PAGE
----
Came across the idea of using mirrors as part of children’s play a few years ago and I have let the kids try painting on mirrors a few times, and even drawing on their own reflections in the mirror. When I did our art corner, I included mirrors as a permanent fixture. I have observed mirrors adding a new dimension to the boys’ play, whether with blocks or trains or art mediums. Check out An Everyday Story for more ideas!

To be honest, I am not very sure about the origin or theories behind the use of mirrors in children’s play. I think it is a very large part of Reggio-inspired environments, which I am currently reading up on. The thing is, theory or not, the idea of mirrors makes sense to me, especially after firsthand observations of my own children. Thus, I have recently added more mirrors to our play areas.

In the bedroom

In the bedroom

 

For blocks play

For blocks play

 

And of course, the trains area where the boys spend the most time

And of course, the trains area where the boys spend the most time

Mirrors are good for outdoor art explorations too!

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Learning About Shadows

Kor Kor has been showing an interest in shadows and asking a lot of questions about them. I’m intrigued about the way children learn – shadows have been all around him since forever, but one fine day he just suddenly became curious about them…?!? Anyway, I grabbed the chance to ride on his interest and did a few simple activities with the boys to learn more about shadows.

The setup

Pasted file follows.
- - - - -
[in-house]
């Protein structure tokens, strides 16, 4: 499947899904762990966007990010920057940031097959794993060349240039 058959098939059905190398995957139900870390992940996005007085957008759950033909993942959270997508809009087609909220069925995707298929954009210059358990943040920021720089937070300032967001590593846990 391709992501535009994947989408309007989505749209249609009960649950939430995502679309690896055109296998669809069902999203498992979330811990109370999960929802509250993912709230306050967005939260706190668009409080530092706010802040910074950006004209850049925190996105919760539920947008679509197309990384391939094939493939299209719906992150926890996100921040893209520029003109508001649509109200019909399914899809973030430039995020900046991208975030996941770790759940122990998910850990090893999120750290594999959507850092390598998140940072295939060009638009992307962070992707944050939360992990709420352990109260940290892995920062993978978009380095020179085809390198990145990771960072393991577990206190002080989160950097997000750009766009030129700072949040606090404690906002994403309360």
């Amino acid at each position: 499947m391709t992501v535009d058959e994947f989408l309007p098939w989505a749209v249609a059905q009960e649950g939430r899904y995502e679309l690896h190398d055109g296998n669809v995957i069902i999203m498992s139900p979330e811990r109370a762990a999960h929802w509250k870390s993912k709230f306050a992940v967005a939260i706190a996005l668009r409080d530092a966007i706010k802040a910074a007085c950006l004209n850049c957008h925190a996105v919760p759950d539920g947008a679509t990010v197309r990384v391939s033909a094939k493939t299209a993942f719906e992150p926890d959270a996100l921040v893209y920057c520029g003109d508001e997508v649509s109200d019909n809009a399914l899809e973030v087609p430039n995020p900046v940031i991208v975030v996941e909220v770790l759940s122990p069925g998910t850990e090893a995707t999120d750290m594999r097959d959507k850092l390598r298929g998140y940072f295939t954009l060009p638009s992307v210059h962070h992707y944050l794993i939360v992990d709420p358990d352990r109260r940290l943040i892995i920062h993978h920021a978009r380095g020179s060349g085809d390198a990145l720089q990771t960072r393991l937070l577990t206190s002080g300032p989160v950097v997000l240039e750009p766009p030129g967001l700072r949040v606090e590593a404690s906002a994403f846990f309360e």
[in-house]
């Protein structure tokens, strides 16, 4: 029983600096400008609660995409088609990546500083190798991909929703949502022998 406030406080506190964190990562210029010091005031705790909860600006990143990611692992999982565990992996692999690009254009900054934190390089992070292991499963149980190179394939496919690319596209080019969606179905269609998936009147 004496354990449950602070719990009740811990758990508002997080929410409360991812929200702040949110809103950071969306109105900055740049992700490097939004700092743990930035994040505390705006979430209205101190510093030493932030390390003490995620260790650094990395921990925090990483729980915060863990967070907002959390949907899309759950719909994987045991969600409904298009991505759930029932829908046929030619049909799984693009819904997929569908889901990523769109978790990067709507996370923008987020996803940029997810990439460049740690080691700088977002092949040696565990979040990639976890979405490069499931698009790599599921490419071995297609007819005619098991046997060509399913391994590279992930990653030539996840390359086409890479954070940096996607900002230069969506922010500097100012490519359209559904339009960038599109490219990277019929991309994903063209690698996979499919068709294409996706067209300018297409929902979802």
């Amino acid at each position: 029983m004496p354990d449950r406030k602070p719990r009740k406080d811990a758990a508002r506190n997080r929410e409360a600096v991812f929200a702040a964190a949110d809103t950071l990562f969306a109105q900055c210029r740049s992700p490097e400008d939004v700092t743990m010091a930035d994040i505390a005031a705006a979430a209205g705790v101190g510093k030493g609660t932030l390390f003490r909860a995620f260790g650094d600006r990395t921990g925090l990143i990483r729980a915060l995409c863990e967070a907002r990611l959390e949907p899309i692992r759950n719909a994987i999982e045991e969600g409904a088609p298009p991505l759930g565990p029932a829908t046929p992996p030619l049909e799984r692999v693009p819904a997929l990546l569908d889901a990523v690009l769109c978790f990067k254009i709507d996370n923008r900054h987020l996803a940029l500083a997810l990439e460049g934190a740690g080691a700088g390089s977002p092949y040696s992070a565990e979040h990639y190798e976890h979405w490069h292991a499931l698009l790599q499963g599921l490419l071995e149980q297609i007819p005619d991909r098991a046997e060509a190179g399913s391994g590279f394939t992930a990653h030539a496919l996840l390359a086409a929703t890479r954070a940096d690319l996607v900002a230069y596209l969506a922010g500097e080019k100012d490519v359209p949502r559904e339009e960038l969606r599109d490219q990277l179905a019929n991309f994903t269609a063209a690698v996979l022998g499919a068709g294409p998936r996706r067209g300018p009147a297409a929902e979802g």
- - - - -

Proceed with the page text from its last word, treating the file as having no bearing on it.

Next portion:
The setup (Thanks to Growing Hearts for the idea to use shower curtain as backdrop!)

 

Exploring

Exploring

 

Introduced torchlights for play

Introduced torchlights for play

Used magnatiles and rainbow cubes to create coloured shadows.

i outlined the shadows of the plants for the kids to see the difference one hour later. But urmm, they gave a cursory look and merrily drew theri own stuff. Haha

i outlined the shadows of the plants for the kids to see the difference one hour later. But urmm, they gave a cursory look and merrily drew theri own stuff. Haha

I have a couple more ideas about playing with coloured shadows. Hope to do them soon with the kids. Stay tuned!

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Stranger Danger

Chanced upon this book and I find it very useful in teaching stranger danger to the boys. It makes use of well-known fairy tales to bring across important safety messages. If your child is not familiar with these fairy tales yet? It’s a good chance to introduce the tales to him now as well!

Little Red Riding Hood

Little Red Riding Hood – Don’t follow a stranger to take ‘shortcuts’

 

Hansel and Gretel - Don't enter a stranger's house/car even if he offers you candy

Hansel and Gretel – Don’t enter a stranger’s house/car even if he offers you candy

 

Snow White - Don't open the door to strangers

Snow White – Don’t open the door to strangers

 

Bonus? It’s a very funny read and entertaining for the parent as well : )